In the previous video we looked at attaching documents to records using a couple of different techniques. In this video, we’ll explore where those documents reside once they are uploaded to the system. That starts here in the file cabinet. This is a continuation of the last video. If you need to catch up, we got here by going to Documents, Files and clicking File Cabinet.
So, we have our contracts that we uploaded just a moment ago. We can preview or open these by clicking the document name. For PDF documents we get this nice browser preview, and this is because we are using Chrome. For Word documents we have to download and open them, but we can get to them without too much hassle. In addition to the file itself, whenever a file is uploaded, a file record is also created. We can get to that record by clicking edit. In this tab, we see the file record. We can see a lot of information about this file here. Some of the more important details we can see are located under the Notes subtab, then under System Notes. Here we can see everything that has gone on with this. In our case, all we did was upload it, so we only have this one entry. Had this file been replaced with a newer version, we would see that, or we could see other changes that had taken place. Let’s go ahead and close the record and go back to the file cabinet.
Let’s come back up here to the Drag and Drop Files folder. If I click that, I can click Edit to either of these folders. I’ll right click and edit the Customers folder record in a new tab. We also have system notes for this folder, the same as we did for the file. This will tell us what has changed for the folder, though not what has changed inside the folder. Folders can have permissions applied to them. That is, they can be restricted to a specific Class, Department, Location, or Subsidiary; they can also be restricted by Group. Groups are kind of nice because they allow an administrator to manually control permissions when the need arises. Folders can be made private to a specific individual. We can also provide a description if we want to.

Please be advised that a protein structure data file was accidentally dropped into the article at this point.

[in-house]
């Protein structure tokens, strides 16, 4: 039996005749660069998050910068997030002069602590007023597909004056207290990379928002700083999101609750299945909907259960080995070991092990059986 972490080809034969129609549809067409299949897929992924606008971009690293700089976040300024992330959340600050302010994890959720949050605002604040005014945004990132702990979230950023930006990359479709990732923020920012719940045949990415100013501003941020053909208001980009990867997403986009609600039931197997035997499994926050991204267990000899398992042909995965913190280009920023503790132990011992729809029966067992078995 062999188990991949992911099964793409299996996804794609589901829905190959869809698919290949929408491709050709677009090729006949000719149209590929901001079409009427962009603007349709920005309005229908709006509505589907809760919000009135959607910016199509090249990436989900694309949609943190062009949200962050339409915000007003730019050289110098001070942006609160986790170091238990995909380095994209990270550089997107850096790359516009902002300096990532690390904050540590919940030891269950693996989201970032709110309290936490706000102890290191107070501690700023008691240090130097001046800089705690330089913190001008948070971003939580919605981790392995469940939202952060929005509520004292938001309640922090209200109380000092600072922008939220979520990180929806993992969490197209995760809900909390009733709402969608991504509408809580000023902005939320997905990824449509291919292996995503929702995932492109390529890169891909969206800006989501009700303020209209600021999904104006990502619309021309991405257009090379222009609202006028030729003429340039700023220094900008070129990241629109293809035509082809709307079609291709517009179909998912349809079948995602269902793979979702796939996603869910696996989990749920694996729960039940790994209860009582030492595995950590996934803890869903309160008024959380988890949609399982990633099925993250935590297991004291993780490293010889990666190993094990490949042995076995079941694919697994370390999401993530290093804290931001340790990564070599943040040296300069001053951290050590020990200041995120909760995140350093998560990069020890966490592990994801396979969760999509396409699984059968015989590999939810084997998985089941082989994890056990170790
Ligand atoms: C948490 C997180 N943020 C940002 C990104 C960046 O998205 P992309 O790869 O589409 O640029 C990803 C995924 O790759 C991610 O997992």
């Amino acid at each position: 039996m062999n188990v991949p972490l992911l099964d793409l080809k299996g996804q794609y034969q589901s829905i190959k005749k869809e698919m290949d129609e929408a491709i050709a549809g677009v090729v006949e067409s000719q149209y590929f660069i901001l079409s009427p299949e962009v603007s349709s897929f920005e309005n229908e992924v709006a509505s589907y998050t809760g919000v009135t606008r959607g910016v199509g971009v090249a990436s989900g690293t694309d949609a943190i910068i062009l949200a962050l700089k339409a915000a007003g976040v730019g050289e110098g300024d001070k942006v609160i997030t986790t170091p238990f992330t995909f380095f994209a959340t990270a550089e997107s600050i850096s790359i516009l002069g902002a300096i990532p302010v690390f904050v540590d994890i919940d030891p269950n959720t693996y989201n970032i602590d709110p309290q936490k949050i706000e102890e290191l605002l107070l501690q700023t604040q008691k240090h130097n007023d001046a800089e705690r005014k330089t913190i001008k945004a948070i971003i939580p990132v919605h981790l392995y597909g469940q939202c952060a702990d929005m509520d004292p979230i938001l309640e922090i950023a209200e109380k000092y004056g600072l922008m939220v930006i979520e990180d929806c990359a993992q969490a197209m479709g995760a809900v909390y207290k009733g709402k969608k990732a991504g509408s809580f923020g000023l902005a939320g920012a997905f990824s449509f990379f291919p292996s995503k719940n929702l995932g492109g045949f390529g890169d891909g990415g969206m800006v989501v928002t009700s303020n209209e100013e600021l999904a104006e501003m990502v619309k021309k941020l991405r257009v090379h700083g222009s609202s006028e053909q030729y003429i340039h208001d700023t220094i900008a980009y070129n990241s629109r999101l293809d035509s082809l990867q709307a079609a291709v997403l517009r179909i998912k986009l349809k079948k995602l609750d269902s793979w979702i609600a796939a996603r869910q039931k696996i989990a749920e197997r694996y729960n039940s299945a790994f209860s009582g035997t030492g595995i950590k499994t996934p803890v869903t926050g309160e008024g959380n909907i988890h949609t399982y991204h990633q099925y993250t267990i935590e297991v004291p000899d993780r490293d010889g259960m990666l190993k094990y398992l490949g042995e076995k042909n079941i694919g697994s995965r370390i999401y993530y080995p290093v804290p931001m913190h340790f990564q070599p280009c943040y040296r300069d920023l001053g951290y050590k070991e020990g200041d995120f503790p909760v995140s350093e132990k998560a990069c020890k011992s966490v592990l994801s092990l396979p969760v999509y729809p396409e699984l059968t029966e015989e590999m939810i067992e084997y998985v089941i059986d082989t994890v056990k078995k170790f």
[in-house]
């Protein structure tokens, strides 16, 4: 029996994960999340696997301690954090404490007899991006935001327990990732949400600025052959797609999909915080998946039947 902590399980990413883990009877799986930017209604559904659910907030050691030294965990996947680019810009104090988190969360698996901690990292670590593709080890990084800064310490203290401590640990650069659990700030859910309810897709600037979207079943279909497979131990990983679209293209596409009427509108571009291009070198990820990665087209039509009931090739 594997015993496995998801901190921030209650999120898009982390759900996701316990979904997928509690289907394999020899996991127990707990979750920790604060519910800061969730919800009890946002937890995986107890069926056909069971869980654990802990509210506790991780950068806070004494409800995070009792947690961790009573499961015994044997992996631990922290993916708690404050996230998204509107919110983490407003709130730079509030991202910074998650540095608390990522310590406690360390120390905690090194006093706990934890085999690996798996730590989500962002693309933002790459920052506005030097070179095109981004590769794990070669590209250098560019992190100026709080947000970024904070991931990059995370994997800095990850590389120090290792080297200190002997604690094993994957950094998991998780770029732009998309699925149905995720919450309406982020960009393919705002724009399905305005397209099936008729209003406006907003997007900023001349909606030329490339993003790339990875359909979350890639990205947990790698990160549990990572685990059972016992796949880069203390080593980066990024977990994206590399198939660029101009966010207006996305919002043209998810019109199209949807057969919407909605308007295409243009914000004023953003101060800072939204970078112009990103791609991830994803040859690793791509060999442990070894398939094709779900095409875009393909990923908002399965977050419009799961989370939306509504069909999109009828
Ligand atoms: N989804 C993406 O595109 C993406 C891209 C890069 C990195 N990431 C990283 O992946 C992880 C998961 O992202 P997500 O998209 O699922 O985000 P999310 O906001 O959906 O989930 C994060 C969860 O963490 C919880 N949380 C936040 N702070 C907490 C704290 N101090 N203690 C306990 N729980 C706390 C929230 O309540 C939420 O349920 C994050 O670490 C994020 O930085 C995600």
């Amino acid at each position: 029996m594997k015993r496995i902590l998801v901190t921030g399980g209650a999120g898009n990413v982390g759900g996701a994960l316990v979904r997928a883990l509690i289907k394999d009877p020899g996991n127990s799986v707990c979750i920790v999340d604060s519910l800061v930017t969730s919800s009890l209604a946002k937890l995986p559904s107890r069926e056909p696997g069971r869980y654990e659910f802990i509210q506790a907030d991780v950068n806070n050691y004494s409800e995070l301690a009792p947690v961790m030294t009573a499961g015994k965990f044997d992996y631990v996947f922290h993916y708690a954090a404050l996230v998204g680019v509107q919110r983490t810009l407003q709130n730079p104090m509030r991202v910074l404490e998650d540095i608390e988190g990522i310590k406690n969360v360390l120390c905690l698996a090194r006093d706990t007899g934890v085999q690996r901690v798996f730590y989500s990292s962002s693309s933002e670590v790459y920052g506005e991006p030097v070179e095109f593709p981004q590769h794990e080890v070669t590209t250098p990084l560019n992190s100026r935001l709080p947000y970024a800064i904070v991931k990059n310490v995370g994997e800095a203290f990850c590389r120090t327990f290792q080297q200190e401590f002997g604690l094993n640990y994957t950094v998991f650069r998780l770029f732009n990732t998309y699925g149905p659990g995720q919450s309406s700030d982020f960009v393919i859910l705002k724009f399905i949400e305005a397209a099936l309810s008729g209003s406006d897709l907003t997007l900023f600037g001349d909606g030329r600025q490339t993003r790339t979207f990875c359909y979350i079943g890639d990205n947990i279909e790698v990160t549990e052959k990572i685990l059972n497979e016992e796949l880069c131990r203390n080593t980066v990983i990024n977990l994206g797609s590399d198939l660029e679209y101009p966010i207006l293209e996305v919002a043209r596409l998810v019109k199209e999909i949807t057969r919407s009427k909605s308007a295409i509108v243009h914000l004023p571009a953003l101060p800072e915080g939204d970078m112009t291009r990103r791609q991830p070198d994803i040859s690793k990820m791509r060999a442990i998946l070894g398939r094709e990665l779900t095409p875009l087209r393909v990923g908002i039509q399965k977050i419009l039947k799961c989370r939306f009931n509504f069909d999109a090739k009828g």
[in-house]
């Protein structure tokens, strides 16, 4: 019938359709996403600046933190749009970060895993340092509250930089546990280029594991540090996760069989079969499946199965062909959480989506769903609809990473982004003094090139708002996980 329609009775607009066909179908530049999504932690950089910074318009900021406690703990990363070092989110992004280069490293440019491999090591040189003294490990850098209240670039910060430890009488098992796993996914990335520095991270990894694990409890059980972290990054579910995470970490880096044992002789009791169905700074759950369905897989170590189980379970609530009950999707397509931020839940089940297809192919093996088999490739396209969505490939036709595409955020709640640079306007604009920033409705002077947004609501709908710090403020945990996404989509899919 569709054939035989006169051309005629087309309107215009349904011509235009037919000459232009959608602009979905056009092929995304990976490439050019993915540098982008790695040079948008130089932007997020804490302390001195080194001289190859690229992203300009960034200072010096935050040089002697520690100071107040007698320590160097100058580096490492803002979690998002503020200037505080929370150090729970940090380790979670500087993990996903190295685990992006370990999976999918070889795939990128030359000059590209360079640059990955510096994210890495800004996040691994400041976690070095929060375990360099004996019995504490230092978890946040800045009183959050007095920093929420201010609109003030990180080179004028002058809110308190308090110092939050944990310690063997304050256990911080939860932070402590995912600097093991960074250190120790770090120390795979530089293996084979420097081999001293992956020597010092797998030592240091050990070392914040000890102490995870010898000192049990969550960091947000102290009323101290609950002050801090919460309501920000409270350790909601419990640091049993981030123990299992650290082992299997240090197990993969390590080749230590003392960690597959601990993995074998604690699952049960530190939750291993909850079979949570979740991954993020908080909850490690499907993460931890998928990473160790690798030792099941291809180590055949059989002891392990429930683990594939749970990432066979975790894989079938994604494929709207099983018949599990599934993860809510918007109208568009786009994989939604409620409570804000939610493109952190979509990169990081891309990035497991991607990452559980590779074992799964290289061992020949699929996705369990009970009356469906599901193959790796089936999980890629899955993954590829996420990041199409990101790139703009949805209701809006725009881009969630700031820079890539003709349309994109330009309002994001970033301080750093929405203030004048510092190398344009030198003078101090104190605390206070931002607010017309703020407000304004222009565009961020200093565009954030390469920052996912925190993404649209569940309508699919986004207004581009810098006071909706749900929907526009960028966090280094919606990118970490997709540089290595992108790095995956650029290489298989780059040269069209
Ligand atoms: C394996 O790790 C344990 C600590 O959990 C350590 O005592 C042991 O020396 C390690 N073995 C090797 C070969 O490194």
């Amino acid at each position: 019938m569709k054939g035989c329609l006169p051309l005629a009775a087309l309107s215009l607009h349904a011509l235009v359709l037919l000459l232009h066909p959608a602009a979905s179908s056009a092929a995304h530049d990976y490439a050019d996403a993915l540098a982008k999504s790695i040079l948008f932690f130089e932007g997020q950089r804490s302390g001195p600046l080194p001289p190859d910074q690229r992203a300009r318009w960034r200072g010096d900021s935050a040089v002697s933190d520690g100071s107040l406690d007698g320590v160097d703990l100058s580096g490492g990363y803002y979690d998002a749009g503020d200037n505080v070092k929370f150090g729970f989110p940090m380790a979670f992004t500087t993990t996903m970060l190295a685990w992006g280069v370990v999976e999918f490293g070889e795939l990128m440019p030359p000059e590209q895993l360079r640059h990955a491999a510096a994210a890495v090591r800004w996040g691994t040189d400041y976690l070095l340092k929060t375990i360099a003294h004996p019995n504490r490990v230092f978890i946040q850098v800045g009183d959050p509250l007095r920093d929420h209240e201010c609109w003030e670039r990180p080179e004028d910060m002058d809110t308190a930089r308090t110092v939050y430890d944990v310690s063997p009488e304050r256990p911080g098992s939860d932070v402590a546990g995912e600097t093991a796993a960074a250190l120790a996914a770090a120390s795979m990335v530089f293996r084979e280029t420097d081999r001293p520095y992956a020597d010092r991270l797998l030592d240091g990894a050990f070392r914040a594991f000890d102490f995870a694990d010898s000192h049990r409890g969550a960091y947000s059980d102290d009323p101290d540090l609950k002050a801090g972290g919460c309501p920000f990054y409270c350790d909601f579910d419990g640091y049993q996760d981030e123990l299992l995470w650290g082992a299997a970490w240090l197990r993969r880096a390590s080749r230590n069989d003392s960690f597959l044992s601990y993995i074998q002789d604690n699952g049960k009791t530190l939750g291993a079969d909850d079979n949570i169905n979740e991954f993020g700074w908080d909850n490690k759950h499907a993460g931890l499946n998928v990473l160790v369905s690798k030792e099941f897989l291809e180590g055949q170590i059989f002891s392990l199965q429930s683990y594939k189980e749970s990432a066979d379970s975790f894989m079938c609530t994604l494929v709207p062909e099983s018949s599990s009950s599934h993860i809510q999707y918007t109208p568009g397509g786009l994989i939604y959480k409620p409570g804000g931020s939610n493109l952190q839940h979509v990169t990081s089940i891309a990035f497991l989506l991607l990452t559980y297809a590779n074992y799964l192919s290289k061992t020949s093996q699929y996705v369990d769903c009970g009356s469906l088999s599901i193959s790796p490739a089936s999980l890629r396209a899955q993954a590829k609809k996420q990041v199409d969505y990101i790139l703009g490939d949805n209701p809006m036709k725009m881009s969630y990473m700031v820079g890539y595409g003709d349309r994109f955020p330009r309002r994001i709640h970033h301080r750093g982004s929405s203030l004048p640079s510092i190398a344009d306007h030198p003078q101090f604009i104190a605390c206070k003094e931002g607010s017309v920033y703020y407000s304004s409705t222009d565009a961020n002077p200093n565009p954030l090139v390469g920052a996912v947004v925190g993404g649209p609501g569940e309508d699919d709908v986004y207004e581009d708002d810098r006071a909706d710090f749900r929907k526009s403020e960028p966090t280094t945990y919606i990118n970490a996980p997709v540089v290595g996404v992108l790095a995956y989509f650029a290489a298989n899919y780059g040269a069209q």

Back at the file cabinet, I want to talk about some default folders that are included with most NetSuite instances. We can move up levels of the file cabinet by clicking this folder with an up arrow. Here at the top level, we see that each of our folders has an ID. Some are positive numbers, and some are negative. The negative numbers represent folders that were delivered with NetSuite, or through the use of an add-on. We have folders such as Attachments Received and Sent. If we were sending and receiving email using NetSuite, this is where the attachments would go. We have SuiteApps, Bundles, and Scripts, as well as Templates and Web Site Hosting Files folders. NetSuite uses these to store various bits of system information. This includes things like program code we write and add to our system, and website files and images. If we open suite bundles for example, we see the three bundles we have installed in our instance of NetSuite. Since this is an intro course, this is probably stuff you will never need to worry about, but you may want an idea of what is stored in the file cabinet anyway.